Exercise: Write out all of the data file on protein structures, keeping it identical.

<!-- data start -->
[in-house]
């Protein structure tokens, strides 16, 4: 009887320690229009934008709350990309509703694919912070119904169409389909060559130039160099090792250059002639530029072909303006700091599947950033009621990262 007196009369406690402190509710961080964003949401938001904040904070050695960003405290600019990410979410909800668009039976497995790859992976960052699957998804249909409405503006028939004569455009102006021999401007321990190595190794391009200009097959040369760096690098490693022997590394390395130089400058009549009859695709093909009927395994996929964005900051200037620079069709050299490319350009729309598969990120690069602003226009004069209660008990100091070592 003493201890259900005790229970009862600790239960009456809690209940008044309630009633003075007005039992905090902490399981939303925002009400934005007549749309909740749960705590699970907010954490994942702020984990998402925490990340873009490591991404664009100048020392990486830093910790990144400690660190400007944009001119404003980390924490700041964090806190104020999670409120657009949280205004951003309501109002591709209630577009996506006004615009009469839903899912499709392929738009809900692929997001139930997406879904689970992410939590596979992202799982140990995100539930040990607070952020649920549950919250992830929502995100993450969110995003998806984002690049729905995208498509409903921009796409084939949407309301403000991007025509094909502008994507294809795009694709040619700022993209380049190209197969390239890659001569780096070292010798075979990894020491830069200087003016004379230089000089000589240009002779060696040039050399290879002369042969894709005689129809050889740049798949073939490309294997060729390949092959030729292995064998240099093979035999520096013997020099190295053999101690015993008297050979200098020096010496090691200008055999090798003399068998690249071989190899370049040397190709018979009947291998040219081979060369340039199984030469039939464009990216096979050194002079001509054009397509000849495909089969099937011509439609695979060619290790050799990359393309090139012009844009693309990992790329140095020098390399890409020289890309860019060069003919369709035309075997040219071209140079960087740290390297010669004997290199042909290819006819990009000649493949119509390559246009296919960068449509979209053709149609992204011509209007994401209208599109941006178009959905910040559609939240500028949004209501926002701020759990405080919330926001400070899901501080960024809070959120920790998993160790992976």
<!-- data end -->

[in-house]
């Protein structure tokens, strides 16, 4: 009887320690229009934008709350990309509703694919912070119904169409389909060559130039160099090792250059002639530029072909303006700091599947950033009621990262 007196009369406690402190509710961080964003949401938001904040904070050695960003405290600019990410979410909800668009039976497995790859992976960052699957998804249909409405503006028939004569455009102006021999401007321990190595190794391009200009097959040369760096690098490693022997590394390395130089400058009549009859695709093909009927395994996929964005900051200037620079069709050299490319350009729309598969990120690069602003226009004069209660008990100091070592 003493201890259900005790229970009862600790239960009456809690209940008044309630009633003075007005039992905090902490399981939303925002009400934005007549749309909740749960705590699970907010954490994942702020984990998402925490990340873009490591991404664009100048020392990486830093910790990144400690660190400007944009001119404003980390924490700041964090806190104020999670409120657009949280205004951003309501109002591709209630577009996506006004615009009469839903899912499709392929738009809900692929997001139930997406879904689970992410939590596979992202799982140990995100539930040990607070952020649920549950919250992830929502995100993450969110995003998806984002690049729905995208498509409903921009796409084939949407309301403000991007025509094909502008994507294809795009694709040619700022993209380049190209197969390239890659001569780096070292010798075979990894020491830069200087003016004379230089000089000589240009002779060696040039050399290879002369042969894709005689129809050889740049798949073939490309294997060729390949092959030729292995064998240099093979035999520096013997020099190295053999101690015993008297050979200098020096010496090691200008055999090798003399068998690249071989190899370049040397190709018979009947291998040219081979060369340039199984030469039939464009990216096979050194002079001509054009397509000849495909089969099937011509439609695979060619290790050799990359393309090139012009844009693309990992790329140095020098390399890409020289890309860019060069003919369709035309075997040219071209140079960087740290390297010669004997290199042909290819006819990009000649493949119509390559246009296919960068449509979209053709149609992204011509209007994401209208599109941006178009959905910040559609939240500028949004209501926002701020759990405080919330926001400070899901501080960024809070959120920790998993160790992976």